Wednesday, 27 June 2012

And now we're into June!

Isn't the year flying by? Perhaps it seems faster because we're being so creative lately! Some of us managed a visit to the Sydney Craft and Quilt Fair and were blown away by the work we saw there. Maz had a piece of work on display at the ATASDA stand. The theme was Little Fragment and each work had to fit inside a 25cm (10in) square, and you can see her work here.

Tricia and Nola had some more breakdown printing playdays. Tricia still had her second never-ending screen to print from, and both painted new screens. Nola wanted to try block printing with the thickened dyes onto fabric as a first layer.
She plans to print over these pieces to see how this influences the pattern.

She also painted two screens:
She used her Indian print blocks to print on this one, building up layers on the screen and letting them dry in between. The layers were very thin, compared to other methods she's used so they dried quite quickly. For the last layer, she used black thickened dye. The screens that have been so reluctant to break down were built up using this layering method, so she expected to produce a screen that would print quite well.

The results were mixed. The initial prints were very interesting but the screen discharged very quickly.
The strongest area of print is in the lower right corner, and it's certainly very interesting. But the dried media broke down very quickly.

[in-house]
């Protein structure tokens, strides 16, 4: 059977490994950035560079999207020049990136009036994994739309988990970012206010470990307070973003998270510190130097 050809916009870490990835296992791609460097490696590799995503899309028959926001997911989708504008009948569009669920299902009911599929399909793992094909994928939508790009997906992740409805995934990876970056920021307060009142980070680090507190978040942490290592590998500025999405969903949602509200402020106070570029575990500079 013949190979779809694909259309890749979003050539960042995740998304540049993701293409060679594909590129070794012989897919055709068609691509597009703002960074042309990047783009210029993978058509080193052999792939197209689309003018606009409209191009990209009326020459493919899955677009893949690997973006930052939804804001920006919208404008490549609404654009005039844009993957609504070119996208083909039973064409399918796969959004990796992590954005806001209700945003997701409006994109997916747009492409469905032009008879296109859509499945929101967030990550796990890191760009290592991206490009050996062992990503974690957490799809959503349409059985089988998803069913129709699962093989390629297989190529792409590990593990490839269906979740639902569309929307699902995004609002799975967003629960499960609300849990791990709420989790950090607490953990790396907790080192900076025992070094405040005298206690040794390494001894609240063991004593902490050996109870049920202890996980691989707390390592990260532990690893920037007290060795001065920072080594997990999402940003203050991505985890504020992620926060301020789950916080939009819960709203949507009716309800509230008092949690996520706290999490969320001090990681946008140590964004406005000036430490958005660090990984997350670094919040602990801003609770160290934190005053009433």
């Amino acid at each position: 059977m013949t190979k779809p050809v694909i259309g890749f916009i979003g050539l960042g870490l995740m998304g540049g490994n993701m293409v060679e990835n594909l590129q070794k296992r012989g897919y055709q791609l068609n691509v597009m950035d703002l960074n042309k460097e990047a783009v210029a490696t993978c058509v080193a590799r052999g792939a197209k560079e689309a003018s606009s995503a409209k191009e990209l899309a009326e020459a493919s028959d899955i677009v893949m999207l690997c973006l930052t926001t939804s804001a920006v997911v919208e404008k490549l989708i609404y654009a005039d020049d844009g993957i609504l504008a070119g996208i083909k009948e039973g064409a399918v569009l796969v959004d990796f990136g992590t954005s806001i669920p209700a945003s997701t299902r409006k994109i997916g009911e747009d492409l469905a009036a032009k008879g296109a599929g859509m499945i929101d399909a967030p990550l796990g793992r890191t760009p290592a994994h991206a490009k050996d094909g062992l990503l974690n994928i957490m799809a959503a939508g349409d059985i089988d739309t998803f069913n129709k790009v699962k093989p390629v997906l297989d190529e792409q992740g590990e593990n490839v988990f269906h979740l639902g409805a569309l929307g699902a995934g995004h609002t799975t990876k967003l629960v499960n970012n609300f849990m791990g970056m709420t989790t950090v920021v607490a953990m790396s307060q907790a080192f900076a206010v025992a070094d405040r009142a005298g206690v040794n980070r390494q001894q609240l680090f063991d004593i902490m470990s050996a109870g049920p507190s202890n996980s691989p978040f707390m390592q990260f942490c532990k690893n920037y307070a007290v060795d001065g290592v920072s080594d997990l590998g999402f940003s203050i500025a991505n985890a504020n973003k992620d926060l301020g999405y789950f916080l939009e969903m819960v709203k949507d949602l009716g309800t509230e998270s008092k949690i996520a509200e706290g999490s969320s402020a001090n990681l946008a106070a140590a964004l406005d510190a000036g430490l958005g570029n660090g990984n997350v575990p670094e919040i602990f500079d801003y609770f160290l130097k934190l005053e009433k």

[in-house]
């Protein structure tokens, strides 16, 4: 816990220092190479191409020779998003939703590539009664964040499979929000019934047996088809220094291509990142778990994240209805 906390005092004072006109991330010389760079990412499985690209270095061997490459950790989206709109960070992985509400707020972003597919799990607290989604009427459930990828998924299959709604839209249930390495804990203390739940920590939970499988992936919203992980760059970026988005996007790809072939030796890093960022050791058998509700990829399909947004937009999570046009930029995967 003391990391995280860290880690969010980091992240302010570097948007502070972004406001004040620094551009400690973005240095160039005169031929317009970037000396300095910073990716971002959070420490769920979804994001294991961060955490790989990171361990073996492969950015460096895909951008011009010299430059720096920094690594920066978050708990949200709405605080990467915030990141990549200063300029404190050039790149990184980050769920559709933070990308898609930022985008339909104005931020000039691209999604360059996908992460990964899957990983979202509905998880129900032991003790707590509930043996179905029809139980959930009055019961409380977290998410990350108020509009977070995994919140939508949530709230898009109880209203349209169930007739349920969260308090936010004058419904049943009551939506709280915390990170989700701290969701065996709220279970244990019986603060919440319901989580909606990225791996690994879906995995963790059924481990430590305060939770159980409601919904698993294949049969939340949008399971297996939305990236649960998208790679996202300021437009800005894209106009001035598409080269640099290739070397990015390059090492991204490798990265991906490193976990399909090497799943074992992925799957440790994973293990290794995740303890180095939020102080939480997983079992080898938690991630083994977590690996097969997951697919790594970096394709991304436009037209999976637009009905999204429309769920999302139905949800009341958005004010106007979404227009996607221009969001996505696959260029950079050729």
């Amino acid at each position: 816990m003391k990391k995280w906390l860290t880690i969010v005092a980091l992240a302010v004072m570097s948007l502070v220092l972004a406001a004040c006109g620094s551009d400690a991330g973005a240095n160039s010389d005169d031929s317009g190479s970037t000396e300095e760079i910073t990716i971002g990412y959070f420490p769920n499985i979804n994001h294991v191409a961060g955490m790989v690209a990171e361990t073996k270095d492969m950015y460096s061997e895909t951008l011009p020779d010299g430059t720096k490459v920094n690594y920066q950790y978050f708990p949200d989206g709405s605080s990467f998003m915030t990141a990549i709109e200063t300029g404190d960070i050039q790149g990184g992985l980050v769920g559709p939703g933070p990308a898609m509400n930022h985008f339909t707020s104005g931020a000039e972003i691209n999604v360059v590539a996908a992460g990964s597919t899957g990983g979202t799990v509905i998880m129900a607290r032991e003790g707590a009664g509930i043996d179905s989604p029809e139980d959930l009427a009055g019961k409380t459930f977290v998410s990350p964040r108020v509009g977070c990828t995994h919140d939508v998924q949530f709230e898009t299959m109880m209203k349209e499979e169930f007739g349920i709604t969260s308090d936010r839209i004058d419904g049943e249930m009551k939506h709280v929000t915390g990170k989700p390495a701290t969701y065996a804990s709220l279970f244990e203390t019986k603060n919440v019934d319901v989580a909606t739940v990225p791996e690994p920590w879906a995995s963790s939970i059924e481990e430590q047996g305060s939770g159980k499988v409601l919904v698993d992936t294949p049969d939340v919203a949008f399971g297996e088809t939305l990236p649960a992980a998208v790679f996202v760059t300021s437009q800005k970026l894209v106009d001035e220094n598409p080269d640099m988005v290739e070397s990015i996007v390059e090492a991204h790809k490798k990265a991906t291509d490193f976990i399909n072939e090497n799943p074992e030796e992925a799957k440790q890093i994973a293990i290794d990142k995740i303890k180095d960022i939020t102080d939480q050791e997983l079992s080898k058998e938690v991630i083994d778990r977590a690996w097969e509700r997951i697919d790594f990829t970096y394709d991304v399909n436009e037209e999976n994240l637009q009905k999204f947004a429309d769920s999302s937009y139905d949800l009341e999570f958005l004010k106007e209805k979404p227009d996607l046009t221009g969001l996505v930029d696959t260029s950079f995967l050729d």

Her other screen was painted using more usual methods, using sponge brushes, syringes, stamped elements with plastic containers and thick drizzles spread with a comb. These are the techniques they used on the screens that were reluctant to discharge.

However, this screen also discharged very quickly.
The dye was slightly runnier than last time, because they had a problem with the screens clogging up. The humidity was slightly higher as well, and the screens did not sit unprinted for as many days. A couple of the screens were dried using a hairdryer. Clearly, there's a dynamic between all these things, determining the kind of results.

Meanwhile, Tricia was printing from her second never-ending screen.
She printed from it in various colourways.
Even washing the screen out between colours didn't cause it to break down...
...nor did using very runny media. The screen hasn't  been washed out, since it's making such lovely patterns. The resist design looks more ragged each time, so it is finally beginning to break down.

Tricia also painted another larger screen.
Like Nola's screens, it broke down quite quickly.
They are producing some breautiful fabrics, though, aren't they?